“Like I said I was just numb to it for the longest time you know, I didn't realize what a special thing it was until about I was 16 I'd say and that's when I started appreciating it. At that point I wanted to learn how to play the guitar after countless offers,” he said. “Slightly before I was 16 I started noticing more, people would just say stuff to me about The Great Divide, and I was like okay whatever, but I remember one time specifically. We were in Walmart I think and some guy walks up and it's just me and dad and my sister walking through Walmart and this guy comes up and stops us and asks for an autograph and I was looking at my dad like, What? This guy?” Lester said with a chuckle. “It was probably the most apparent to me after they split with McClure. I was old enough at that point, by the time they started with Micah to realize there was all this tension between the old Great Divide fans and what the new thing was.”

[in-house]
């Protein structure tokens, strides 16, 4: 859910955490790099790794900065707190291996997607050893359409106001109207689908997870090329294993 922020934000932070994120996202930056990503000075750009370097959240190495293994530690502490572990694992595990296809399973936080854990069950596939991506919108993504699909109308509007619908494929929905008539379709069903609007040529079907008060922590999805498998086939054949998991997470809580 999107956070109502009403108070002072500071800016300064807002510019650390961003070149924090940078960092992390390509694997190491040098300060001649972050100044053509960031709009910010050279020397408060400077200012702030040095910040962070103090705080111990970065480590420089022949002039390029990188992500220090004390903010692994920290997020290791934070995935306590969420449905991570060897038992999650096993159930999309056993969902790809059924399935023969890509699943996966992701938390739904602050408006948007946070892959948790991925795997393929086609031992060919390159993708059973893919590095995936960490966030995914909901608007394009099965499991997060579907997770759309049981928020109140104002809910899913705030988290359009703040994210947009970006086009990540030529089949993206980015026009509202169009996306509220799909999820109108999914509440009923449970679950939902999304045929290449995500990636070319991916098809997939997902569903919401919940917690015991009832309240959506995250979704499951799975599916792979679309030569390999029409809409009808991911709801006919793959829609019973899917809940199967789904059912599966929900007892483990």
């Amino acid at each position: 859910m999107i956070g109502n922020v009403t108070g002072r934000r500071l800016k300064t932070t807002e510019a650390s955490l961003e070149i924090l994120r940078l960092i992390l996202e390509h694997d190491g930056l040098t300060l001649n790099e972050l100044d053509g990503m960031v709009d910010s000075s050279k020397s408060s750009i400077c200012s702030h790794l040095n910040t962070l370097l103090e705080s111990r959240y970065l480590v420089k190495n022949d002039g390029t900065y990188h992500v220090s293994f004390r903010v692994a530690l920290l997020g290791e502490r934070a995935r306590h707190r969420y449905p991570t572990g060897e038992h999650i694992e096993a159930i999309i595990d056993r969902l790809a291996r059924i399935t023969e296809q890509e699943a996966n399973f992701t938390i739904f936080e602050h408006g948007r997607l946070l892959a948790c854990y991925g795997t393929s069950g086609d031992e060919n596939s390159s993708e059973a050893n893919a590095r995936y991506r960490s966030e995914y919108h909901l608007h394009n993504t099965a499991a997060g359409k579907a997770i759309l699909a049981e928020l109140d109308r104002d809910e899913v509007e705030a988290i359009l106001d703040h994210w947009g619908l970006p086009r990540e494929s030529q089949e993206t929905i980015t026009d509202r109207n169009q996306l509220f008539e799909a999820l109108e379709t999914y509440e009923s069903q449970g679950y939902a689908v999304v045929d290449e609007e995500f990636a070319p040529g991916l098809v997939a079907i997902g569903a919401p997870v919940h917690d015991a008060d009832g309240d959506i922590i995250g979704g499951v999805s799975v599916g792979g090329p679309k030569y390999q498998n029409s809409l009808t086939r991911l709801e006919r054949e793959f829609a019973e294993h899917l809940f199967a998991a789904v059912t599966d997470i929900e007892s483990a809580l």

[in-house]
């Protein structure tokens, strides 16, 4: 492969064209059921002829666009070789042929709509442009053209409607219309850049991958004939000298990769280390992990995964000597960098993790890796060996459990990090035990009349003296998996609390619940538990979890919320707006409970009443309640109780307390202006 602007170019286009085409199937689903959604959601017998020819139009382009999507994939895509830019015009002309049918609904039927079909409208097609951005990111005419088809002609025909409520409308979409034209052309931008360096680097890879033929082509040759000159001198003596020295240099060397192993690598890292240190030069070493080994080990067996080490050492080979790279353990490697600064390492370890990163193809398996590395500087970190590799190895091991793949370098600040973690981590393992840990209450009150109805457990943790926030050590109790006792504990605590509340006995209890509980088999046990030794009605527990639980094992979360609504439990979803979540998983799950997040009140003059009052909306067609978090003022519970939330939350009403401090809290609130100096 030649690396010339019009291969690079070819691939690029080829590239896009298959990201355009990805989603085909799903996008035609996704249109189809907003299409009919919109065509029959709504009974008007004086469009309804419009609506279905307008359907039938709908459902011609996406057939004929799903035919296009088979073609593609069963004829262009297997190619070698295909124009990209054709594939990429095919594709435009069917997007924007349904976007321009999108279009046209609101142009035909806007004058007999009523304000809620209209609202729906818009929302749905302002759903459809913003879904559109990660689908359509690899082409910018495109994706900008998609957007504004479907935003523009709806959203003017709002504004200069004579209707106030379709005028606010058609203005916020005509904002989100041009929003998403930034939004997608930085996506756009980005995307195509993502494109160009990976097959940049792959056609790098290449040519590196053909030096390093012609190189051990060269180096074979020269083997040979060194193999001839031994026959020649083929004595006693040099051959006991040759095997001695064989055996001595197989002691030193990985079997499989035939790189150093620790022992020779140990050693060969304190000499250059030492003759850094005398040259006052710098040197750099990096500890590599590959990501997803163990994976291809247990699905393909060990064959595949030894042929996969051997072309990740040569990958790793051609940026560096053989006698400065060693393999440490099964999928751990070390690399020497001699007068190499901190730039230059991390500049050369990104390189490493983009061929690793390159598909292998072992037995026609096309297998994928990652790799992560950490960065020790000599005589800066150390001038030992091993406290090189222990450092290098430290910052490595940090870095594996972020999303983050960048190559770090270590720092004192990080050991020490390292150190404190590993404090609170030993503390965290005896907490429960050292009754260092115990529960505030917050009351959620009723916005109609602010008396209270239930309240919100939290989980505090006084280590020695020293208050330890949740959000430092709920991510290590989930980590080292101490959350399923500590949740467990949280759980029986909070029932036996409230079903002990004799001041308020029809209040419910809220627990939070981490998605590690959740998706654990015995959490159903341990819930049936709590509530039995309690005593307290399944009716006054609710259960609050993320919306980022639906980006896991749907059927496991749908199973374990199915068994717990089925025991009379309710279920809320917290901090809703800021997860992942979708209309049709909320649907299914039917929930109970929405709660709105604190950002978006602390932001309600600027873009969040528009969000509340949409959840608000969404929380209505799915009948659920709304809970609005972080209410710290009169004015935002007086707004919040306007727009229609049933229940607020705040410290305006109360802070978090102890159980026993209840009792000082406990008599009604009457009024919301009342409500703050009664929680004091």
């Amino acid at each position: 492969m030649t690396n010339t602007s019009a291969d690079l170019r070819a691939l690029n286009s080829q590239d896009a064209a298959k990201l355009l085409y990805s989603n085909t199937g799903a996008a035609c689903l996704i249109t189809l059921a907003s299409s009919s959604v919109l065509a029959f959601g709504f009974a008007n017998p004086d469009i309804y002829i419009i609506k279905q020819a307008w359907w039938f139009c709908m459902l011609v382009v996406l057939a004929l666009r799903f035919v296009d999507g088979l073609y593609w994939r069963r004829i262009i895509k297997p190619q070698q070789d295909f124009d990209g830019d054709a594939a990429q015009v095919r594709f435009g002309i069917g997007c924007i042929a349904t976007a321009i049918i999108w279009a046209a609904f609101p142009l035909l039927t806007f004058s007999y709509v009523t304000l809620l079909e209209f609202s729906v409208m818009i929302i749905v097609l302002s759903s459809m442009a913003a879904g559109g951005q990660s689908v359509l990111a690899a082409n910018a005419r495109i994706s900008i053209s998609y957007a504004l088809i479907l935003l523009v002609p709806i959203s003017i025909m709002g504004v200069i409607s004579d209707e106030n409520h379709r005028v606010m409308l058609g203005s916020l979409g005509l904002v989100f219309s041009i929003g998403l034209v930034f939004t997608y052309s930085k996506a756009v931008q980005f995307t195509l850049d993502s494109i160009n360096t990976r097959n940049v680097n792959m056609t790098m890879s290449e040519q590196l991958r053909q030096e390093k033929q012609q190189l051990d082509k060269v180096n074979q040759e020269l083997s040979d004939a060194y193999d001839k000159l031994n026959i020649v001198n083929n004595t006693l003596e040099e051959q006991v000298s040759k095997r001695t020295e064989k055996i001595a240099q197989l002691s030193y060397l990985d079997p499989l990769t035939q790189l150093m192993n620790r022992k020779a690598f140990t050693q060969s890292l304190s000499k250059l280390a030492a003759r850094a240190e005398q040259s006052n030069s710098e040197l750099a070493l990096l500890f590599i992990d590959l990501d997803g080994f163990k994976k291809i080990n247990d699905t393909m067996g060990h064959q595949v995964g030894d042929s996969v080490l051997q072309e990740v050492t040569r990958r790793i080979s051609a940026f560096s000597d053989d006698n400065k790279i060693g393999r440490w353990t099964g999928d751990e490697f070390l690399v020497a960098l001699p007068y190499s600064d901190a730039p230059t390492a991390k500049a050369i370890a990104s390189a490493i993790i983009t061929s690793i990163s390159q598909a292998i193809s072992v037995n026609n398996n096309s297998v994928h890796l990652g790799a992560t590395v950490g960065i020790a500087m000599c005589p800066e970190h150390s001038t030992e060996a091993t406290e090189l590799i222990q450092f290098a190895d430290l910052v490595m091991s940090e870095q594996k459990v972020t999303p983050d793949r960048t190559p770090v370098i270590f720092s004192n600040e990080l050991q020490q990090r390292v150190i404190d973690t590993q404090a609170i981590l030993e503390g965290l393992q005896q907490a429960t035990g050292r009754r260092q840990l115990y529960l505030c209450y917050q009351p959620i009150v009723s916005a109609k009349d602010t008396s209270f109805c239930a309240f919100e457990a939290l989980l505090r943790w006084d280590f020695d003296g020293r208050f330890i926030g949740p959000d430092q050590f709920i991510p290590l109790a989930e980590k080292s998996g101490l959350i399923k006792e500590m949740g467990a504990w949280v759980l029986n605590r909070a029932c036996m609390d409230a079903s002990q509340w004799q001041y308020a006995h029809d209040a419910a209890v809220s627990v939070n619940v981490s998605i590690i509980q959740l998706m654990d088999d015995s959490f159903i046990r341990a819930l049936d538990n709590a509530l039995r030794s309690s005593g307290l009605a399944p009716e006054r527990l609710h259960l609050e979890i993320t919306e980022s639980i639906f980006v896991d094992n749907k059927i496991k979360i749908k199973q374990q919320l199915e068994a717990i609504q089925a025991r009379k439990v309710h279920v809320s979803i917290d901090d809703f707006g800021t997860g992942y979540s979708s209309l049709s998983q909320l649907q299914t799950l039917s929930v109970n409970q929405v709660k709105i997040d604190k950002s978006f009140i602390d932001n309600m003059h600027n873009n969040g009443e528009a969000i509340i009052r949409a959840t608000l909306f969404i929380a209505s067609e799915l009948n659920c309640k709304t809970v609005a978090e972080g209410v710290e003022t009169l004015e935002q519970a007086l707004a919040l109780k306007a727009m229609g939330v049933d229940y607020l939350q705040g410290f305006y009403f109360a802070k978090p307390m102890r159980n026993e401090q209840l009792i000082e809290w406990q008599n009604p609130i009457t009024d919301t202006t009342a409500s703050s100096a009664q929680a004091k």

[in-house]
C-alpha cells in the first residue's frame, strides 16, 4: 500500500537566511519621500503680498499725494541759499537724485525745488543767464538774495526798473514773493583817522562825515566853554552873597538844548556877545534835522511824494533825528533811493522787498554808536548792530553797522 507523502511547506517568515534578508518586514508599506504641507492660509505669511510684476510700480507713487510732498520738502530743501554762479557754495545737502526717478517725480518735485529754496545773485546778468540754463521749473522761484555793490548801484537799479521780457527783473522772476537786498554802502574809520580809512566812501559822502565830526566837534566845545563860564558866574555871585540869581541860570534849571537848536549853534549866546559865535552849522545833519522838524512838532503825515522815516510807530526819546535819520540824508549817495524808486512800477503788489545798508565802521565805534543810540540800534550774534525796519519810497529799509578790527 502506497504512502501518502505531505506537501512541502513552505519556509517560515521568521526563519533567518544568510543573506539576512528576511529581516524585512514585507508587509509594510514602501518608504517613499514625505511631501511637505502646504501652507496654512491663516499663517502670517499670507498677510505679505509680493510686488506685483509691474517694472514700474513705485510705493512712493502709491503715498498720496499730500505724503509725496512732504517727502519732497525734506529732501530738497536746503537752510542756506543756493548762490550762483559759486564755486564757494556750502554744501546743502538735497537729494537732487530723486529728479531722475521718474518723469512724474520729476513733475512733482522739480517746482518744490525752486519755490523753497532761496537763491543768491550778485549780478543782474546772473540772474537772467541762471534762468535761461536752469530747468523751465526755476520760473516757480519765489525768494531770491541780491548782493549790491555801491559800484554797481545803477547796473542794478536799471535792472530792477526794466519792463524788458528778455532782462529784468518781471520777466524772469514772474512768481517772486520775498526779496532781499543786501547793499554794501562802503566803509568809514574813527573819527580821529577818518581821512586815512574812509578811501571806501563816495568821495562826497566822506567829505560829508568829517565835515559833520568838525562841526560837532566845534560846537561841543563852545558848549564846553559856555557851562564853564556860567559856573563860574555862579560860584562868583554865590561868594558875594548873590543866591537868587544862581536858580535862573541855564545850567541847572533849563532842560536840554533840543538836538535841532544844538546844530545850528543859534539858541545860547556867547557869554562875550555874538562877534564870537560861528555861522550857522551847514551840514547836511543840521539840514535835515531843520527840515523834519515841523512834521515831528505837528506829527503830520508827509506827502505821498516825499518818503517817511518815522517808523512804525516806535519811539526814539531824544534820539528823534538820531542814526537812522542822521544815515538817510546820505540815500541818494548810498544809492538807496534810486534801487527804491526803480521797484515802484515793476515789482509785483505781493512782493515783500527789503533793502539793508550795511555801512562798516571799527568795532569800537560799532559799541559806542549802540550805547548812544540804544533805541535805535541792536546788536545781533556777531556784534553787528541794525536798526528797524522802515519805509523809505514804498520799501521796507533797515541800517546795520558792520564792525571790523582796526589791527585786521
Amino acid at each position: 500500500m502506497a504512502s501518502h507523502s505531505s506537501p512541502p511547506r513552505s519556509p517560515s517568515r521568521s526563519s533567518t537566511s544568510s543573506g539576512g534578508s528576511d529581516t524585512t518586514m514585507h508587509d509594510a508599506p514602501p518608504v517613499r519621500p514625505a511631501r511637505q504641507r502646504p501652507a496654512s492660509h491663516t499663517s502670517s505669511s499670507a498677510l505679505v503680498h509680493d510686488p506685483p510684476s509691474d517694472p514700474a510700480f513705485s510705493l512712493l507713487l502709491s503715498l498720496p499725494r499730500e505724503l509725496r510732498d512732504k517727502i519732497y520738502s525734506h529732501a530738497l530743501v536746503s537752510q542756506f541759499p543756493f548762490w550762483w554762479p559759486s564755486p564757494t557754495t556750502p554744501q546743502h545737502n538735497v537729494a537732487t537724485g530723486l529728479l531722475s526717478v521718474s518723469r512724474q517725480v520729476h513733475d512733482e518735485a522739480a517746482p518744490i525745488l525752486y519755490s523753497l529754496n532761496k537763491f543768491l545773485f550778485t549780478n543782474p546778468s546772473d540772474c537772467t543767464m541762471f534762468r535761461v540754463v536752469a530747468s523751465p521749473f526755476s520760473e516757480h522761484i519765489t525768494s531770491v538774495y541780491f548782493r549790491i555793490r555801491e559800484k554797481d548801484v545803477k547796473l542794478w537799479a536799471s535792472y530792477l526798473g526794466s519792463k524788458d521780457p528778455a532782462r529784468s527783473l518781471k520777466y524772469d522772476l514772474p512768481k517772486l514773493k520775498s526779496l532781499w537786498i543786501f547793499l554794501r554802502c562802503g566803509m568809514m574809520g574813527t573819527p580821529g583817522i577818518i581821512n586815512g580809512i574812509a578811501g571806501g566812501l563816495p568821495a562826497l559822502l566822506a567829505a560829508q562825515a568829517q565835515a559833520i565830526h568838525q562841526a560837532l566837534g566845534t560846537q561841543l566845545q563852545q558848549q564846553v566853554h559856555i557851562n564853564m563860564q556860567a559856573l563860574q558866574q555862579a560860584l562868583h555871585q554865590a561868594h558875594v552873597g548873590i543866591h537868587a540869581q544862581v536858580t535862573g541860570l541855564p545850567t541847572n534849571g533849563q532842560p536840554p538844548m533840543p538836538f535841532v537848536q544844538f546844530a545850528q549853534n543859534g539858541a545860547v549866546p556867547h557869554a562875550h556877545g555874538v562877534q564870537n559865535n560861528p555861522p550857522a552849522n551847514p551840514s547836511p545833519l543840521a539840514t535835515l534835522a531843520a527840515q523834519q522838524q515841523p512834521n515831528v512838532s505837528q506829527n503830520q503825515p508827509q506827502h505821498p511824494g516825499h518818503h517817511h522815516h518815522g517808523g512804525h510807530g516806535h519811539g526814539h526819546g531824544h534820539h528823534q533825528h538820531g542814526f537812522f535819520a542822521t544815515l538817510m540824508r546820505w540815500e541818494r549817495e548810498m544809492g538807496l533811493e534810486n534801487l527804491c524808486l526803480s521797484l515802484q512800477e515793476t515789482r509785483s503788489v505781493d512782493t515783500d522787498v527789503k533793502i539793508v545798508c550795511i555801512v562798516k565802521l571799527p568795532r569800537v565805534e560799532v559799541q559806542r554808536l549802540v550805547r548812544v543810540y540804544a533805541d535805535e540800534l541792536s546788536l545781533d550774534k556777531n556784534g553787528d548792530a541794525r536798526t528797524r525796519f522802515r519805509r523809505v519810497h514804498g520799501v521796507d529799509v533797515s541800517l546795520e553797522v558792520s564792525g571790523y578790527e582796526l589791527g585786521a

Lester has many great memories of all the guys from the band.

“The guys were around all the time. We would go out to shoot skeets, we used to hunt with Kelly Green all the time when I was a kid. The first time I shot my first duck Kelly Green was there. We had lots of fishing trips. I remember one time The Great Divide played at the Colorado state fair, trying to remember what age I would've been for that, I was pretty young. But after the gig we were going to go on this little short family vacation to see some different places around Colorado. McClure went with us and we were all in The Great Divide suburban that they rode around with at the time. So it was my family and McClure, and guess who had the bunk with McClure?” Lester said with a laugh. “I did then, and still do now, think the world of Mike. When I was a kid I collected baseball cards and Mike knew and he had a bunch from when he was younger. He gave me a bunch from when he was he was younger and I was like, oh my God this is the coolest thing. I was pretty young I was probably 10 maybe 12. I still have a bunch of them.”